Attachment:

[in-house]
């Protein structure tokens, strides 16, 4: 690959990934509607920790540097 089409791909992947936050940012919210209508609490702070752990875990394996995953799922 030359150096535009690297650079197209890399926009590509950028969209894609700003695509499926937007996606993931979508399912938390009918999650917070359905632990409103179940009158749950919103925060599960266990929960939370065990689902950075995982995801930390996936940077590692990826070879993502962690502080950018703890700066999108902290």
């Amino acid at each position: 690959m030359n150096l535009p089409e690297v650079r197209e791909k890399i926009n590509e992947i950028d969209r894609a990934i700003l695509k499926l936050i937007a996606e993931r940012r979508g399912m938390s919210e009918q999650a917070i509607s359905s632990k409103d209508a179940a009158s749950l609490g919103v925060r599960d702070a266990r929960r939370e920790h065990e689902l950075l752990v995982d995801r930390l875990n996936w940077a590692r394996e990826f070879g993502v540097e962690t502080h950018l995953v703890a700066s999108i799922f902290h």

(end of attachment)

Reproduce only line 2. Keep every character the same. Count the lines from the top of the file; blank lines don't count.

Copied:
């Protein structure tokens, strides 16, 4: 690959990934509607920790540097 089409791909992947936050940012919210209508609490702070752990875990394996995953799922 030359150096535009690297650079197209890399926009590509950028969209894609700003695509499926937007996606993931979508399912938390009918999650917070359905632990409103179940009158749950919103925060599960266990929960939370065990689902950075995982995801930390996936940077590692990826070879993502962690502080950018703890700066999108902290």